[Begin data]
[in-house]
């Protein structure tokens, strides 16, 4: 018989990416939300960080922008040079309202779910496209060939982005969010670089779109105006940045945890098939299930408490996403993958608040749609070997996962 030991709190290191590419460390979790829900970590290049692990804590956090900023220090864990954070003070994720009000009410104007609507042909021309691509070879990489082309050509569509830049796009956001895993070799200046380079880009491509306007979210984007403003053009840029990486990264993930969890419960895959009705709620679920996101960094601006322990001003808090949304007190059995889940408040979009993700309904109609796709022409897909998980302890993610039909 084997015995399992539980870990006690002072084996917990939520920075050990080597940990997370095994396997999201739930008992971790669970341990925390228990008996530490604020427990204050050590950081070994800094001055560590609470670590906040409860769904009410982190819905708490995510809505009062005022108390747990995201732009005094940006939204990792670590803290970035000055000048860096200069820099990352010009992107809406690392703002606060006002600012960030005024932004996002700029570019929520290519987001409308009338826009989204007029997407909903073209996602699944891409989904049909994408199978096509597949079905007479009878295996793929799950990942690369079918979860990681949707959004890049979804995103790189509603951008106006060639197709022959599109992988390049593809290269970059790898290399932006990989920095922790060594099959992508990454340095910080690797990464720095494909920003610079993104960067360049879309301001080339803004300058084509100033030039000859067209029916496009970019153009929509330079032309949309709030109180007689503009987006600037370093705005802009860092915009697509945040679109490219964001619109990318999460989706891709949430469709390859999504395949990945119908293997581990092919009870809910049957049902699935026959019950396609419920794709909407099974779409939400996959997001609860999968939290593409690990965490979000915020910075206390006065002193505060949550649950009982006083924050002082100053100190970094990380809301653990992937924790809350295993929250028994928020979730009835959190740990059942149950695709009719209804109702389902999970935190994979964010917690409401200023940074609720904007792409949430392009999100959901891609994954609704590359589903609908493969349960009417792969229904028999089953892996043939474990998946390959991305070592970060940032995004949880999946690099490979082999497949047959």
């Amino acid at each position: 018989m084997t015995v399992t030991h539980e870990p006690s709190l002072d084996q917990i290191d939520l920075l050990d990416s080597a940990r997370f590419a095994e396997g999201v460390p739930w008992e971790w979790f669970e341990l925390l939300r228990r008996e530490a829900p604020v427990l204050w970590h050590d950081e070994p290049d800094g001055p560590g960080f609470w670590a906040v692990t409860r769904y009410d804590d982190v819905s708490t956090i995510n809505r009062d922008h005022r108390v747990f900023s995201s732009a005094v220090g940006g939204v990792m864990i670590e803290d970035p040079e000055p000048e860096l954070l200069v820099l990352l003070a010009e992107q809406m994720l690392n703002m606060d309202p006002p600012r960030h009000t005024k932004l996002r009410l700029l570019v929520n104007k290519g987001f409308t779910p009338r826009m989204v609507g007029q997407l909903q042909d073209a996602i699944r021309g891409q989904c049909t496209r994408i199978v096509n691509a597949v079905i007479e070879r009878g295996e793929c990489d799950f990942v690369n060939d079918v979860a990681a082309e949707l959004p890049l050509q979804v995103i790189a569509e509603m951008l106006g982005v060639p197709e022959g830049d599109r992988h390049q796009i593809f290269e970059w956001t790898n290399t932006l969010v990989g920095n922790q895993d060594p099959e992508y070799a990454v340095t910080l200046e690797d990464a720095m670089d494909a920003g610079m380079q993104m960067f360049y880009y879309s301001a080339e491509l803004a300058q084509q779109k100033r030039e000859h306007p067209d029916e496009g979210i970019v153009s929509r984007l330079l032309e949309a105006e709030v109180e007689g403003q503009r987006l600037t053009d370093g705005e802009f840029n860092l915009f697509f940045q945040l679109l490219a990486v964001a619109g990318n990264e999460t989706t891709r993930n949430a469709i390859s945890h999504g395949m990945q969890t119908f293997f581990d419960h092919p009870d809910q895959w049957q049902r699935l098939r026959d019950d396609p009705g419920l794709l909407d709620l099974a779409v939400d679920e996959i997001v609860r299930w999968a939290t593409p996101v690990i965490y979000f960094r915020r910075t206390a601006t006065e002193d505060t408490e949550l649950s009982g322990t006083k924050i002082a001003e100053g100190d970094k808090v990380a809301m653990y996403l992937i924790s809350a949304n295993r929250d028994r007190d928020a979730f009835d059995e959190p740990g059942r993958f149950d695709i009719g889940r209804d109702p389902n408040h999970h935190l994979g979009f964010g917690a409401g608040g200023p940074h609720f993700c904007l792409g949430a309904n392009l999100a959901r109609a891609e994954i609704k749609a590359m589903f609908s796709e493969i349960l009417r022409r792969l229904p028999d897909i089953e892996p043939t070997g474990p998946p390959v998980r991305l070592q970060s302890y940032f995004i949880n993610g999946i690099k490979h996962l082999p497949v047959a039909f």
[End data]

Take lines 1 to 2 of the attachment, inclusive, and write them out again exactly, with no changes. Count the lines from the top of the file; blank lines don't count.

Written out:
[in-house]
């Protein structure tokens, strides 16, 4: 018989990416939300960080922008040079309202779910496209060939982005969010670089779109105006940045945890098939299930408490996403993958608040749609070997996962 030991709190290191590419460390979790829900970590290049692990804590956090900023220090864990954070003070994720009000009410104007609507042909021309691509070879990489082309050509569509830049796009956001895993070799200046380079880009491509306007979210984007403003053009840029990486990264993930969890419960895959009705709620679920996101960094601006322990001003808090949304007190059995889940408040979009993700309904109609796709022409897909998980302890993610039909 084997015995399992539980870990006690002072084996917990939520920075050990080597940990997370095994396997999201739930008992971790669970341990925390228990008996530490604020427990204050050590950081070994800094001055560590609470670590906040409860769904009410982190819905708490995510809505009062005022108390747990995201732009005094940006939204990792670590803290970035000055000048860096200069820099990352010009992107809406690392703002606060006002600012960030005024932004996002700029570019929520290519987001409308009338826009989204007029997407909903073209996602699944891409989904049909994408199978096509597949079905007479009878295996793929799950990942690369079918979860990681949707959004890049979804995103790189509603951008106006060639197709022959599109992988390049593809290269970059790898290399932006990989920095922790060594099959992508990454340095910080690797990464720095494909920003610079993104960067360049879309301001080339803004300058084509100033030039000859067209029916496009970019153009929509330079032309949309709030109180007689503009987006600037370093705005802009860092915009697509945040679109490219964001619109990318999460989706891709949430469709390859999504395949990945119908293997581990092919009870809910049957049902699935026959019950396609419920794709909407099974779409939400996959997001609860999968939290593409690990965490979000915020910075206390006065002193505060949550649950009982006083924050002082100053100190970094990380809301653990992937924790809350295993929250028994928020979730009835959190740990059942149950695709009719209804109702389902999970935190994979964010917690409401200023940074609720904007792409949430392009999100959901891609994954609704590359589903609908493969349960009417792969229904028999089953892996043939474990998946390959991305070592970060940032995004949880999946690099490979082999497949047959």